Meet Robert Ridgway, Ornithologist and Artist

Robert Ridgway, 1873. Record Unit 95 - Photograph Collections, 1850s- , Smithsonian Institution Archives. Neg. no. SIA2008-4347.

Robert Ridgway sits writing at his desk in his office located in the United States National Museum, Record Unit 7440 - American Ornithologists' Union, Records, 1871-1994, Smithsonian Institution Archives. Neg. no. SIA2008-2291.

Robert Ridgway drawing of a robin, Record Unit 7167 - Robert Ridgway Papers, circa 1850s-1919, Smithsonian Institution Archives. Neg. no. SIA2012-1695.

Robert Ridgway drawing of a junco, Record Unit 7167 - Robert Ridgway Papers, circa 1850s-1919, Smithsonian Institution Archives. Neg. no. SIA2012-1696.

Robert Ridgway, Accession 90-105 - Science Service, Records, 1920s-1970s, Smithsonian Institution Archives. Neg. no. SIA2009-2278.

A protégé of Secretary Spencer Fullerton Baird (scientist and second Secretary of the Smithsonian), Robert Ridgway was Curator of Birds at the United States National Museum (USNM) from 1869 to 1929.  The eldest of ten children, Ridgway had a fondness for the natural world that was nurtured at an early date by his parents.  Ridgway's interest in birds began at an early age.  When the problem of not being able to determine the name of a paticular bird arrose, it was the mother of a boyhood friend, Lucien Turner, who suggested that Ridgway write to the Commissioner of Patents in Washington, DC.  The letter along with a drawing of the bird found its way to Baird, then the Assistant Secretary of the Smithsonian, who identified the bird as a purple finch.   The letter was dated June 23, 1864, and in subsequent correspondence, Baird encouraged the young Ridgway to draw birds and mammals, to record his observations, and to prepare specimens.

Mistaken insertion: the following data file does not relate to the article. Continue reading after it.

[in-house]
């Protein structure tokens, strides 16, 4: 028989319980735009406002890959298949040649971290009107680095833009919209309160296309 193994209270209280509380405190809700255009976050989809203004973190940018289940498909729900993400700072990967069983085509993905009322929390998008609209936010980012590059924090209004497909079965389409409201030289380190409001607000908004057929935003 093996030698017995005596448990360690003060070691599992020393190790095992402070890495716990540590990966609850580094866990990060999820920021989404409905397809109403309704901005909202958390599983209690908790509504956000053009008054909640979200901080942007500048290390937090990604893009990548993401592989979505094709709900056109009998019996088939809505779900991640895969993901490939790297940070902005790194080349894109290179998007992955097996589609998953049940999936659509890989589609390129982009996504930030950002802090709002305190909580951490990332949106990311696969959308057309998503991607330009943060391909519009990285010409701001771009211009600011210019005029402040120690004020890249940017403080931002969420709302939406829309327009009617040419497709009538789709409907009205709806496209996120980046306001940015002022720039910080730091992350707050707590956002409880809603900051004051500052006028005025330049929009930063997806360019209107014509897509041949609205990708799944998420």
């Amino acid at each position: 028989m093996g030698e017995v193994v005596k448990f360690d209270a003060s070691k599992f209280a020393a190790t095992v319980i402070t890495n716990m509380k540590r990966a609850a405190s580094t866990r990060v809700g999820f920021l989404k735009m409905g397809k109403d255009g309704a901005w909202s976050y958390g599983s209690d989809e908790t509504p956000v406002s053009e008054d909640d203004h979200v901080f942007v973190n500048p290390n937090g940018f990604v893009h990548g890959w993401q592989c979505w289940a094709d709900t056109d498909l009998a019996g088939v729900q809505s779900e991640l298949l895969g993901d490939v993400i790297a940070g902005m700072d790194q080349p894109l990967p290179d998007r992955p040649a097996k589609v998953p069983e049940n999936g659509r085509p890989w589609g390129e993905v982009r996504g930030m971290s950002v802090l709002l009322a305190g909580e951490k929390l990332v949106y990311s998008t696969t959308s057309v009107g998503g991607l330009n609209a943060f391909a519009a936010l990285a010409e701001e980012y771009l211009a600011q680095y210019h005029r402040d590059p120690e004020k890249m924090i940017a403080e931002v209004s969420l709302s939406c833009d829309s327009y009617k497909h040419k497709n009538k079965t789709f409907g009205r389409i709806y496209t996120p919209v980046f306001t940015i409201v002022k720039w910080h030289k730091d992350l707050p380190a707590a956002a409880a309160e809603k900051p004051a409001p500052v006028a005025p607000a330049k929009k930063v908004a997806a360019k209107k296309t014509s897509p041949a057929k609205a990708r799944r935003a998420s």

Showing such fervor and skill, Baird appointed the then sixteen year old Ridgway as zoologist under Clarence King at the Geological Survey of the Fortieth Parallel.  After a brief two weeks at the Smithsonian, Ridgway joined the party that he was to accompany for the next two years in New York.  Starting his field work in Sacramento, California, Ridgway would continue on to Salt Lake City and the Uinta Mountains.

Upon the completion of his field experience, Ridgway began work under Baird to prepare the description and do some of the drawings for Baird and Dr. Thomas M. Brewer's A History of North American Birds. Ridgway's work primarily focused on American birds, and he would go on to publish eight volumes on the Birds of North and Middle America as Bulletin 50 of the USNM between 1901 and 1919. 

The Archives holds some of the personal papers of Ridgway, as well as some of his drawings and field books.  On Thursday, Kira, will talk about the rapid capture method used to digitize some of the Ridgway material in our collections.

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